Managing Separation Anxiety
A School Advisor to the ISMILE Family of Schools, gives timely advice to parents and caregivers, valuable especially in the first few weeks of school.
Dealing with the first day of school is usually a struggle for most parents (and nannies too!) especially in the younger levels. To help us ease the separation anxiety not only of our children but also of parents and nannies as well, here are some shared tips that we can benefit from:
Although it is the simplest of the steps, it's also the hardest to do. But do it you must. Don't drag out saying goodbye and don't sneak out either. Keep it simple — one kiss, one hug and out the door you head. And never bring your child home with you.
Trust your child’s teachers
Preschool teachers, even newly-minted ones, know kids. They've done this before and have many ways and methods in their bag of tricks to help calm your little one down. From redirecting to a new activity to simply giving your child a hug and offering comfort, preschool teachers are masters at knowing what works and what doesn't when it comes to making kids happy.
Establish a good-bye routine
Preschoolers crave routine. By giving your child something he can count on, he's likely to go to the school that much more willingly. So come up with a couple of things that you do each time you say goodbye. Maybe it's a secret handshake or a special high-five. Maybe you kiss her chin or tweak her nose. Whatever it is, make it something special between the two of you and make sure you do it every single time.
Confront the problem head-on
The best way to cope with preschool separation anxiety is to just deal with it. The reality is, that within minutes of their parents' or nanny’s exit, most children happily settle down and forget what all the fuss was about. And within days (sometimes weeks), the tearful goodbyes end. This is something the two of you must work through the right way together.
Try a change
It's a reality of parenthood. Children often behave better for people other than their parents. If there's a relative or friend who is available, let them handle the dropping off for a few days and see if there is a change in your child's behavior.
Bring home to school
The most important message to send your child is that you love them very much and that you are thinking of them often. Together, pick out something that your child can bring to school with them that reminds them of home — a small stuffed animal or a photo. It just needs to be something they can look at that will conjure up thoughts of you that also offers comfort.
Never let them see you sweat
Don't let your child see that their preschool separation anxiety is getting to you. Of course, this is hard on you, but you must never let your child see that. Smile, talk about how much fun she's gong to have in school. Keep your own emotions in check. Children are surprisingly adept at picking up on what we grown-ups are feeling, even if we are trying to hide it.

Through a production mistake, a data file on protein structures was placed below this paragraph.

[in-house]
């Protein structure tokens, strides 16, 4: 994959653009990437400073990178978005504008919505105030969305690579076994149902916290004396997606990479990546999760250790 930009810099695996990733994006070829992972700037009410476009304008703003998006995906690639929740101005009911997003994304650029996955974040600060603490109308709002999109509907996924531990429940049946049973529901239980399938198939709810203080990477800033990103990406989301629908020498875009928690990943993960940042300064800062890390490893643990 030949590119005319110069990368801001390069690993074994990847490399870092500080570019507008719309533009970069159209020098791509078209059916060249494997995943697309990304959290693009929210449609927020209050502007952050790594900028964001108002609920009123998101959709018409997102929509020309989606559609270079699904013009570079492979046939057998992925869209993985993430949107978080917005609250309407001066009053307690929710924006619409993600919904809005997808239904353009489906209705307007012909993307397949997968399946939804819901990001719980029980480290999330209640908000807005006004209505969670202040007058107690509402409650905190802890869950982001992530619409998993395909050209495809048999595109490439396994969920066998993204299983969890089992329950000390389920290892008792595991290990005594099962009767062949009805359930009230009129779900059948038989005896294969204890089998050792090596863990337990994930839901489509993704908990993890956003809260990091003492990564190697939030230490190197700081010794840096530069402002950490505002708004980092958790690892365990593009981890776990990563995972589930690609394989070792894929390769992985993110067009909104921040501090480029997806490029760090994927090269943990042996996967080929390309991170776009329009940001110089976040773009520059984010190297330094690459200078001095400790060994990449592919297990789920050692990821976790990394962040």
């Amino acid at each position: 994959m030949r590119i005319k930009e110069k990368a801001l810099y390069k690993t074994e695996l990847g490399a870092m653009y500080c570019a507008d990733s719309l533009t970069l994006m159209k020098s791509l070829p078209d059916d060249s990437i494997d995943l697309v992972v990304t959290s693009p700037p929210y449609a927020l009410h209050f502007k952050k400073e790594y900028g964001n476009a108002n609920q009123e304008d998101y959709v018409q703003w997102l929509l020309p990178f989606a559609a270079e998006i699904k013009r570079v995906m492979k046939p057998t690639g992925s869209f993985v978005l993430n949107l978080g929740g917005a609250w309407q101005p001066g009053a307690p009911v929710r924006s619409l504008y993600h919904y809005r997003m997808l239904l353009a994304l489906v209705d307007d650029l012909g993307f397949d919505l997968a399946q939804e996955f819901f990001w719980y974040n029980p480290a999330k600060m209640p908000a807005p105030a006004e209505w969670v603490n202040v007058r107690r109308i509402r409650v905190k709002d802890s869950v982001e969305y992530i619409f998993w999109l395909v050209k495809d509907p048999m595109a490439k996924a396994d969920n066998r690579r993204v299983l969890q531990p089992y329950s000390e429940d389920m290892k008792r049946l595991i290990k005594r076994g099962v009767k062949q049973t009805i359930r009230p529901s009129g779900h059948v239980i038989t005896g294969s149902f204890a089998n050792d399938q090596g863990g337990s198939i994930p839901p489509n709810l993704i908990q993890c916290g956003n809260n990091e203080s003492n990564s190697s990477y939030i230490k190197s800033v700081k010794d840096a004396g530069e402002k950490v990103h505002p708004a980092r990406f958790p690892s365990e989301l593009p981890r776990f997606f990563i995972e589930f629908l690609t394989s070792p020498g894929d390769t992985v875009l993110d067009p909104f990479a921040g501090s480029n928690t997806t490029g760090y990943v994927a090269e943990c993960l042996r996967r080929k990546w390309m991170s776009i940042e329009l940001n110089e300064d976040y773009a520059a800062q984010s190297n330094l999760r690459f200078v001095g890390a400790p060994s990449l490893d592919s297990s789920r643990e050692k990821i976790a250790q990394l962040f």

Don't be late for pick up
No matter who is picking your child up, whether it is you or someone else, make sure you are there on time — early even. If you are late, it can cause your child even more anxiety, and make dropping her off the next time that much harder.
Get the teacher involved
You probably have plenty of questions and could use some wise words from someone who has done this before. Your child's preschool teacher is likely an expert in preschool separation anxiety and probably has a lot to offer in terms of dealing with your child specifically. Make an appointment when you can talk to her, if possible without your child present. And while it's tempting to try to corner her during drop-off and/or pick-up time, it's best to wait until she has time to focus solely on you, allowing her to gather her thoughts and prepare herself.
Be prepared for regression
Just when you think you finally have preschool separation anxiety under control, a long comes a school holiday or an illness that keeps your child home for a few days and — tahdah! — it's back again. This is perfectly normal. While upsetting, it's likely just to last a day or two and your child should go back to his cheerful self a drop-off time quickly.
Talk to your child about what they are feeling and why. Ask them what makes them so upset about you dropping them off at preschool. Share a story about a time that you may have felt scared or nervous about something and how you dealt with it. Talk about why you want your child to go to preschool and how much fun they are going to have while they were there. Don't minimize their fears or concerns — address them while assuring them that you will always be there to pick them up once school is over for the day.
There is no short-cut to get over with the separation anxiety but one thing for sure is that it is a common phase that every child goes through and then gets over. With the teacher’s support and other adults’ (parents and nannies) full cooperation, this stage and transition time will definitely be a shorter one, and your child will have more productive and happy experiences in school.
For more research readings and tips on separation anxiety, please visit https://scholar.google.co.id/scholar?q=separation+anxiety+in+preschoolers&hl=en&as_sdt=0&as_vis=1&oi=scholart
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